What are ETFs?
By Adrian Mohammed – Senior Investment Analyst, Research & Analytics
Definition and Characteristics
An Exchange Traded Fund (ETF) is an investment product that offers investors a way to pool their money into a fund that invests in various securities such as stocks, bonds, currencies, options or a blend of assets. It is designed to track the performance of a specific index, sector, commodity, or asset class and are bought and sold on stock exchanges, just like individual stocks, and their shares can be traded throughout the trading day at market prices.
Brief History of ETFs
ETFs emerged out of the index investing phenomenon in the late 1980s and early 1990s as a way to provide access to passive, indexed funds to individual investors. The first attempt to establish an ETF was the launch of the Index Participation Shares in 1989, which was set to track the S&P 500 index. However, due to legal obstructions, it never made it to an exchange. In 1990, another attempt was made to launch an ETF to track the Toronto Stock Exchange but this was not successful as well. The first successful launch of an ETF was in January 1993 when the firm State Street piloted the SPDR S&P 500 ETF with USD6.5 million in assets.
Growth and Performance of ETFs
Since the launch of the first ETF in 1993, the industry has experienced exponential growth. The total Assets Under Management (AUM) of the ETF market in the US and Europe is estimated to be approximately USD6.7 trillion as at December 2022. Globally, AUM is approximated at USD10 trillion.
Some of the largest ETFs by AUM are managed by Black Rock Financial Management (USD2.23 trillion), Vanguard (USD1.90 trillion), State Street (USD926.66 billion), Invesco (USD329.13 billion) and Charles Schwab (USD262.17 billion)1. Globally, ETF AUM is expected to grow to USD12 trillion by the end of 20232 and up to approximately USD15 trillion by 20273
Growth of the ETF Market
Source: BlackRock Global Business Intelligence
1 Data as at 11 January 2023
2 BlackRock Global Business Intelligence
3 PWC 2021 Global ETF Survey
Types of ETFs
Investors can select from a myriad of ETFs in the market. Some ETFs are passively-managed funds that seek to achieve the same return as a particular market index (often called index funds), while others are actively managed funds that buy or sell investments consistent with a stated investment objective. The following graphic displays common types of ETFs:
Common Types of ETFs
Source: Intuit Mint
Advantages and Disadvantages of ETFs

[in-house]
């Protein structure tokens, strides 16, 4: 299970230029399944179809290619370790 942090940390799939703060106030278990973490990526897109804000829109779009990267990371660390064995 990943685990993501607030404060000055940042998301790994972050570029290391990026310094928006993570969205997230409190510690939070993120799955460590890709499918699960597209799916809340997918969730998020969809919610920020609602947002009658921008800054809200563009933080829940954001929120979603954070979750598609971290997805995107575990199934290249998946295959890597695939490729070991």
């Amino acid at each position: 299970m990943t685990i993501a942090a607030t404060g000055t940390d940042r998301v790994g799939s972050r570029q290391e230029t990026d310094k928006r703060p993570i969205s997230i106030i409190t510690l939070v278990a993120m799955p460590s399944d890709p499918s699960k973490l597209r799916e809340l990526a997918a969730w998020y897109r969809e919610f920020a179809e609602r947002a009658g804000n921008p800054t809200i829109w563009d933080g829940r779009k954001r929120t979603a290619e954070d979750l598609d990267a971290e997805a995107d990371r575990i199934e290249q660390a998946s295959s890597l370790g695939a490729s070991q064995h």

The structure of an ETF has multiple advantages in relation to other investment vehicles that make them appealing to an investor. The nature of ETFs allows for the construction of well-diversified portfolios that may be focused on a given part of the market or offer broad exposure to major asset classes. ETFs also affords flexibility as investors can buy and sell ETFs on an exchange for the duration of the trading day. ETFs can be purchased on margin, sold short and allow for the use of limit and stop orders. ETF investors can use stop-loss and sell stop-limit orders to ensure they lock in profits and limit severe drawdowns in the event of a sharp market decline.
ETFs typically have lower expense ratios (cost to operate and manage the fund) as client service-related expenses such as monthly statements, notifications and transfers are passed onto brokerage firms. Investors in an ETF can benefit from lower capital gains taxes as taxes are only payable upon sales of the ETF versus mutual funds which incur capital taxes throughout the life of the investment.
While there are benefits for investing in an ETF, there are some associated disadvantages. One such disadvantage is the potential for tracking error. Although ETFs are designed to track the performance of a specific index or asset class, there can be a slight discrepancy between the ETF’s performance and the actual returns of the underlying index. This discrepancy is termed tracking error and can occur due to factors like management fees, transaction costs, and the timing of portfolio rebalancing. It’s important for investors to compare an ETF’s historical performance with its underlying index to evaluate its tracking accuracy.
Unlike individual stocks where investors can select the specific securities or tailor their holdings for a particular investment strategy, this flexibility is not offered in ETFs. ETFs are designed to track specific indices or asset classes thus the investment securities will mirror the particular index or asset class. As a result, investors cannot pick and choose specific securities or customize the ETF’s holdings to their preferences.
Since its inception into the investing world in the early 1990s, ETFs have revolutionised the market and have quickly become a staple choice for investors. ETFs are a great investment vehicle for varying economic conditions as fixed income ETS can be utilized for recessionary periods whereas equity ETFs can be used for boom cycles. The ability to provide a low cost, tax efficient and diversified option to investors would continue to make ETFs a highly attractive investment vehicle and propel its growth well into the future. It’s important to note that while ETFs offer these benefits, investors should still carefully evaluate each ETF and consider factors such as the fund’s objective, underlying assets, expense ratios, and historical performance before making investment decisions
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